Well guess what? Momos, casino patrons, substance freaks and Ma & Pa don’t care about theory or risk management; they care about making coin! ‘This market is ripe for the taking’, think they. That is what already-high prices do to many people’s otherwise common sense. The lesson will be harsh when it comes, but for now right is right and wrong is… not right yet. You see?
Instead of laboriously listing in NFTRH the things that one faulty trader has bought or sold in the preceding week, I’ve been routinely charting stocks that I either hold or am watching (for either long or short positions) and giving a brief interpretation of buy, sell, support, resistance and/or general status on each. It’s more fun for me and I think subscribers like it better as well.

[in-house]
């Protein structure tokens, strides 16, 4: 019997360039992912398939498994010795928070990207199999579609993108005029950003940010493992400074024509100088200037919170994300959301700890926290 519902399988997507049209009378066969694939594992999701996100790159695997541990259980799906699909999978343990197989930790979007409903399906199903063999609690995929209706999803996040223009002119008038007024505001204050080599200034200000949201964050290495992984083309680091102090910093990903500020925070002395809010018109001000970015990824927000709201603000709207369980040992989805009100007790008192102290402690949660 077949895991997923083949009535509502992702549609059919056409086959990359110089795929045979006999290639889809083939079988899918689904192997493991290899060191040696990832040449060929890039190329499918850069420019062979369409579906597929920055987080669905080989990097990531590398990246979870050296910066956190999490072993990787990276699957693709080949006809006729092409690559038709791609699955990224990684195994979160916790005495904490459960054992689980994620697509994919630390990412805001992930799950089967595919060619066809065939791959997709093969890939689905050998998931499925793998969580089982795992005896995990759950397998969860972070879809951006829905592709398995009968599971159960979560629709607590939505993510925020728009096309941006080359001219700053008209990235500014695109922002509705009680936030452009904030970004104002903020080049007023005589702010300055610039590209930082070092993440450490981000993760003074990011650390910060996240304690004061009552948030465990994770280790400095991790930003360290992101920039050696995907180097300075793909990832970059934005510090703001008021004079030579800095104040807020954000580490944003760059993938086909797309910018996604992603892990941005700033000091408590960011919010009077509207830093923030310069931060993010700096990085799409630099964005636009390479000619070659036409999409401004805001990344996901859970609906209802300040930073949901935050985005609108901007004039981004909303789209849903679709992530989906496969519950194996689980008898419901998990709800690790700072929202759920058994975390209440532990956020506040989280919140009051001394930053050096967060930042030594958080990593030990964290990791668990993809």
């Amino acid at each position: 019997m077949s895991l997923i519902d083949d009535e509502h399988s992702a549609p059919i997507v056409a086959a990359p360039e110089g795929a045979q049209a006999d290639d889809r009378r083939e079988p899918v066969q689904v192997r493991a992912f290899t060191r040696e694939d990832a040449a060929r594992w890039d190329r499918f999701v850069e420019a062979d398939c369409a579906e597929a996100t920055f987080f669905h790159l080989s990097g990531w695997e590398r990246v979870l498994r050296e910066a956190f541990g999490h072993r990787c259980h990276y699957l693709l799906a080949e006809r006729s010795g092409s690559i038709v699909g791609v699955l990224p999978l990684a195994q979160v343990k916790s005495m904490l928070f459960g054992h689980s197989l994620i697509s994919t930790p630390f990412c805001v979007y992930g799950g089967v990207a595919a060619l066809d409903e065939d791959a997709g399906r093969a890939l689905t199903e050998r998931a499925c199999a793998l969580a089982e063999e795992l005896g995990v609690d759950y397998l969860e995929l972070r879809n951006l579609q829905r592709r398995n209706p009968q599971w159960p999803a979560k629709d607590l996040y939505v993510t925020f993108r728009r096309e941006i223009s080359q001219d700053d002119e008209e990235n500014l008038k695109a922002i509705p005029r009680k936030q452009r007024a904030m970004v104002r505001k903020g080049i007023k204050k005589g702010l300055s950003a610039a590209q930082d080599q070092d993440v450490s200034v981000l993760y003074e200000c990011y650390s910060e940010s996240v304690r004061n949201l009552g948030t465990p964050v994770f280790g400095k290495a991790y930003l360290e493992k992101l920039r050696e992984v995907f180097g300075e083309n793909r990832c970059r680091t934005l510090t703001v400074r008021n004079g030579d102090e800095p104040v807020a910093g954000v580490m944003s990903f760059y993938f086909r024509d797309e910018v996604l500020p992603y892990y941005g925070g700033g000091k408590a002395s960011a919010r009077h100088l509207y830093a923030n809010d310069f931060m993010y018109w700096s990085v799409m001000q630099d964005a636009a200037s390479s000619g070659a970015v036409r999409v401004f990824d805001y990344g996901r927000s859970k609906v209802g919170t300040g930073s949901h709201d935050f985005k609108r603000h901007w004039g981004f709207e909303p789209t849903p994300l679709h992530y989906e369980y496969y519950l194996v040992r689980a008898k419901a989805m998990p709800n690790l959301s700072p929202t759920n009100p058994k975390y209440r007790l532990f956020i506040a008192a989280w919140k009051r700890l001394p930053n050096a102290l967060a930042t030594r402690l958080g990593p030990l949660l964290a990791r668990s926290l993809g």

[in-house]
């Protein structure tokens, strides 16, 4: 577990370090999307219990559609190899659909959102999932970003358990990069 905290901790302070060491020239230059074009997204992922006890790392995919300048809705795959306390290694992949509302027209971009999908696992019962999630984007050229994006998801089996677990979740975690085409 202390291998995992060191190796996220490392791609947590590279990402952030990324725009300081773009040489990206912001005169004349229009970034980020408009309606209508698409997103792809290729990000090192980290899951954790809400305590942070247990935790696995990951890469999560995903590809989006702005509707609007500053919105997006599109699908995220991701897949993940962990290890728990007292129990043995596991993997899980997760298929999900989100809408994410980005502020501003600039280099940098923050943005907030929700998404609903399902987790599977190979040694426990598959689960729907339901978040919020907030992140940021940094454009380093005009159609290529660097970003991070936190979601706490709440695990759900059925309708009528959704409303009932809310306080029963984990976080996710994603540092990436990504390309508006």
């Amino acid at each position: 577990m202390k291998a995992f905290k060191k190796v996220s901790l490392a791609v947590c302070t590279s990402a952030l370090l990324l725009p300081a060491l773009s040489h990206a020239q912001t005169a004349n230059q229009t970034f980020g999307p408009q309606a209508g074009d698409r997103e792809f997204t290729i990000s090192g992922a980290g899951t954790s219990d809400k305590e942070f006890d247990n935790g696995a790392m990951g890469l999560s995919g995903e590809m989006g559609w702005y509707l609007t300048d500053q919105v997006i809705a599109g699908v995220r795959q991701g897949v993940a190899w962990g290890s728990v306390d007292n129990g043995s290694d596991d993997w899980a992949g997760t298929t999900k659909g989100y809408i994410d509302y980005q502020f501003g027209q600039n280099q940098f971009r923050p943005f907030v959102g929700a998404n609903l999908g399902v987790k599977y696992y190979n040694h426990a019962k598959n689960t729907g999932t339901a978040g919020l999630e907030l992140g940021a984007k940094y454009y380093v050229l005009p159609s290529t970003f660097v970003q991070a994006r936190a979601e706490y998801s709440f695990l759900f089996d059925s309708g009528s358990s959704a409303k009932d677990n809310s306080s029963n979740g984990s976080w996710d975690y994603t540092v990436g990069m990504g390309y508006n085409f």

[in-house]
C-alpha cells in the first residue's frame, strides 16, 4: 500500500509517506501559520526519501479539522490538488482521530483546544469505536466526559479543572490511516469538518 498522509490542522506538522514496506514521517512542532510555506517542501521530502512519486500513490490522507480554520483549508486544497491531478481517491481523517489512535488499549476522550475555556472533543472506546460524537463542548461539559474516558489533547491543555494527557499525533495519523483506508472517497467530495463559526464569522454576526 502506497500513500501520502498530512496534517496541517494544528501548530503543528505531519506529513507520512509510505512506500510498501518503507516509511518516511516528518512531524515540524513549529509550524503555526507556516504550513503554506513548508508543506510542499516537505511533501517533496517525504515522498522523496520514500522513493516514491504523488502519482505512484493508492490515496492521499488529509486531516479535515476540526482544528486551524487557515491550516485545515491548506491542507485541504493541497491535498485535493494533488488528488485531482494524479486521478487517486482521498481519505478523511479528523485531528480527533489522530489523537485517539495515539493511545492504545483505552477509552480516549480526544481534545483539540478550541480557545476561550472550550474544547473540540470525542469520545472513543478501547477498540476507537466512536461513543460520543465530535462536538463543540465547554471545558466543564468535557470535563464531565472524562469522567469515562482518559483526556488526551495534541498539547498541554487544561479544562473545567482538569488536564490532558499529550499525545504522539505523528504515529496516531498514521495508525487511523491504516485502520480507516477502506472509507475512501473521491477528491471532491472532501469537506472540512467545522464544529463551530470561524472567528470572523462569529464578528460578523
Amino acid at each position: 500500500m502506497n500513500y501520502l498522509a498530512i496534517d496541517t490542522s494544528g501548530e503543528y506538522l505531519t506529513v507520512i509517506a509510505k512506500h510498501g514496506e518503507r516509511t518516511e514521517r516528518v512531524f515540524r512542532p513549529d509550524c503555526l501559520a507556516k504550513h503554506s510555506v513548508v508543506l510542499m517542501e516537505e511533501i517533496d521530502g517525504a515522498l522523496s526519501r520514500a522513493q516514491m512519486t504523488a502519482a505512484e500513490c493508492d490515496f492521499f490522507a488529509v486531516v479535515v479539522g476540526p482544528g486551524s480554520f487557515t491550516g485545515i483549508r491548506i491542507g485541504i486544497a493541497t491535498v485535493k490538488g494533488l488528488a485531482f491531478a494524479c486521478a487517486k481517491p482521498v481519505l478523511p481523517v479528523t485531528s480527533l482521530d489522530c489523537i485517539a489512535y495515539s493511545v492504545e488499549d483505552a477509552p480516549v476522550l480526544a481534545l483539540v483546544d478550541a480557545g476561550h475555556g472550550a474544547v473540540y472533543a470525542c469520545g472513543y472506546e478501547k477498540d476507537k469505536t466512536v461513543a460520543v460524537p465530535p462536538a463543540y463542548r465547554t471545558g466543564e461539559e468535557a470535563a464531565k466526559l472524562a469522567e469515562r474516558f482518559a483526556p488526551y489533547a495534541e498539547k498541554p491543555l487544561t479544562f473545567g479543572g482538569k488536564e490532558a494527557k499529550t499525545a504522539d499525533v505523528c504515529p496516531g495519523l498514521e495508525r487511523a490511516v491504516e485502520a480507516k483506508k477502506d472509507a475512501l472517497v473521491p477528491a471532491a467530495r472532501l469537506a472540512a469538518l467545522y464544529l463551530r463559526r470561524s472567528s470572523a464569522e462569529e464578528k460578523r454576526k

I am also adding new charts that show a sector ETF in the top panel, along with the top stock components of said ETF in the lower panels. It is another way of getting more descriptive about the market’s ultimate components, which would be, err… stocks.
For example, here is the Financials SPDR followed by its 4 largest stock holdings. Not very bullish looking, are they? The point is that it could be a developing bear opportunity (I shorted XLF on spec) or if these things reverse the bearish patterns we’d want to be right on top of it.